Trailblazers will instead focus on holding events for their community. There will be a Turkey Bowl toward the end of November, with 20 hams or turkeys being given away to participants, and in November or December – dates haven’t been finalized yet – there will be a snowmachine safety training at Tok High School.

The biggest issue, Brooks said “is trying to get more active members, especially younger members. It seems like the younger people aren’t involved in their communities anymore. … So we are trying to get the word out and push for new members.”

It will help, Brooks said, if snow actually arrives.


The annual Trek Over the Top snowmachine ride has been organized by Tok’s Alaska Trailblazers Club in the past, but this year, the Tok Chamber of Commerce is taking on the task. This winter’s ride is scheduled for March 9-12, 2017. Courtesy of Alaska Trailblazers Club.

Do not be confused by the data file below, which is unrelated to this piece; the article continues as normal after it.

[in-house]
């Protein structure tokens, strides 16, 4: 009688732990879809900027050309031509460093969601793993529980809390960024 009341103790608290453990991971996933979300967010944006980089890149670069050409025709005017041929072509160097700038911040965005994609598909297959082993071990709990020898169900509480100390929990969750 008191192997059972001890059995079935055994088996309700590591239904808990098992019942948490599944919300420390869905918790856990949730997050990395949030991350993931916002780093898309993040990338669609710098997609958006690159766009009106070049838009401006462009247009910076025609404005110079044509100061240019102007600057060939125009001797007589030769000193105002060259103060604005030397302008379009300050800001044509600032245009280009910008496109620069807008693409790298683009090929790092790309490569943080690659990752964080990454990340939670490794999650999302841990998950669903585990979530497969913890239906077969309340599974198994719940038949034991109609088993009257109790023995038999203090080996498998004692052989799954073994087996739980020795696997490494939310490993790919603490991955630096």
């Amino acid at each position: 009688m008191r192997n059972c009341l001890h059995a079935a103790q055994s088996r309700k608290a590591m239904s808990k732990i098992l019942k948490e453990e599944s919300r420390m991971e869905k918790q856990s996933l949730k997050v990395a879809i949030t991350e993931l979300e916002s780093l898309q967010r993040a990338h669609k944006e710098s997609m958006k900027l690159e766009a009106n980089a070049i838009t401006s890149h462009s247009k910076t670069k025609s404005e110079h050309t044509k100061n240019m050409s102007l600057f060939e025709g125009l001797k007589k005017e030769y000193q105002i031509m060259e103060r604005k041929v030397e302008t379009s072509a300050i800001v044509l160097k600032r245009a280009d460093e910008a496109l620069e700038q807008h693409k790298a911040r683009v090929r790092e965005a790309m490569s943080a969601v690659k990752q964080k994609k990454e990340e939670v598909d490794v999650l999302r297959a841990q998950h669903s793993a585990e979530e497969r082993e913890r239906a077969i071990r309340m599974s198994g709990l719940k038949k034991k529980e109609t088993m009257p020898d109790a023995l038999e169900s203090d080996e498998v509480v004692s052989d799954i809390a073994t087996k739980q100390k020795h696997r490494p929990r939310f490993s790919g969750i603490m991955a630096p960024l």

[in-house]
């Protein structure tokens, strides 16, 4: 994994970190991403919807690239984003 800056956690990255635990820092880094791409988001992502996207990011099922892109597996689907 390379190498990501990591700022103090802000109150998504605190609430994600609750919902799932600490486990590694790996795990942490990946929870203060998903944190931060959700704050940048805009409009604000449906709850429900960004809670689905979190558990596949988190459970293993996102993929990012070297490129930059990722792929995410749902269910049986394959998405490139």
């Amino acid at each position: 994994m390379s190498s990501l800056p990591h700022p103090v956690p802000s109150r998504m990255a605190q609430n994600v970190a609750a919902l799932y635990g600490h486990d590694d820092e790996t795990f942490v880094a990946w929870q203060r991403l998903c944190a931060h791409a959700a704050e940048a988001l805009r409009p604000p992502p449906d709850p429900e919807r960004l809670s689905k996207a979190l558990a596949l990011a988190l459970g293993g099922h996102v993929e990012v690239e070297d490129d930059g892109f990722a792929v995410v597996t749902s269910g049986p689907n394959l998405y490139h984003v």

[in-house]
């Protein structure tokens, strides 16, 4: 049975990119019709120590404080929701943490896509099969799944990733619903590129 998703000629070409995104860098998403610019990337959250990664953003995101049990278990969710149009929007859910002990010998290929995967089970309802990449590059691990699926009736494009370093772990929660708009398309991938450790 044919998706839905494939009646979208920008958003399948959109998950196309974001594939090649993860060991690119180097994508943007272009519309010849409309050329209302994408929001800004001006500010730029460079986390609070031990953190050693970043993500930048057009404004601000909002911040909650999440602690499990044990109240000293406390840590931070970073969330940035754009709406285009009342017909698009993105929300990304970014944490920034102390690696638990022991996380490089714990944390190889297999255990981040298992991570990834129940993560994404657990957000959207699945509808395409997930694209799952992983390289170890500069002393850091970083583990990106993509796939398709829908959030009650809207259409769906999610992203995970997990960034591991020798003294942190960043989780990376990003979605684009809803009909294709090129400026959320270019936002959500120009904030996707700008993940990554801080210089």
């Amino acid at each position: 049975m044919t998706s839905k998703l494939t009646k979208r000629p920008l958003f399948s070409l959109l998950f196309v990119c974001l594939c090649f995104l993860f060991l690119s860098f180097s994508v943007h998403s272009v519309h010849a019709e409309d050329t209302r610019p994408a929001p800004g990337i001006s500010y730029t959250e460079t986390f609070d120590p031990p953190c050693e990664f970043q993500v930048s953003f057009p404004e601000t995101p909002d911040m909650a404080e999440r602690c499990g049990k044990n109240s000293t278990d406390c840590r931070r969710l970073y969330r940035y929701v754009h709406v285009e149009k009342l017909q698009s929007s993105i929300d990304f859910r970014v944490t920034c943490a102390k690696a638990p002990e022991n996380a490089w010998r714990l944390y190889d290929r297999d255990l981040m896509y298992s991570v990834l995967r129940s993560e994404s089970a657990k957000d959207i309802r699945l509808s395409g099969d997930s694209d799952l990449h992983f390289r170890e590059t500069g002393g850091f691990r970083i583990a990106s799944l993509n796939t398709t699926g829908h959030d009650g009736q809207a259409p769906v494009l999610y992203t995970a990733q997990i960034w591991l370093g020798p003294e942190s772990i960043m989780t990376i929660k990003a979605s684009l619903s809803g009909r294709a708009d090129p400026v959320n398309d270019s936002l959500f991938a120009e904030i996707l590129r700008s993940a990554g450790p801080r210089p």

“We couldn’t even groom trails last year,” Brooks said, because there wasn’t enough on the ground.

The Lake Louise Snowmachine Club in Glennallen is looking toward preparing its trails for riding as soon as the snow is deep enough.
“We’re going to be marking our lake trails on Dec. 10 and 11,” said club president Harry Holt. “We’re planning on starting to groom during the second week of January.”

In March, the club’s annual Wolf Pack fundraiser will be held, and coming in the spring Lake Louise Lodge will have a schedule through April of weekend poker runs or fun runs that the club will promote.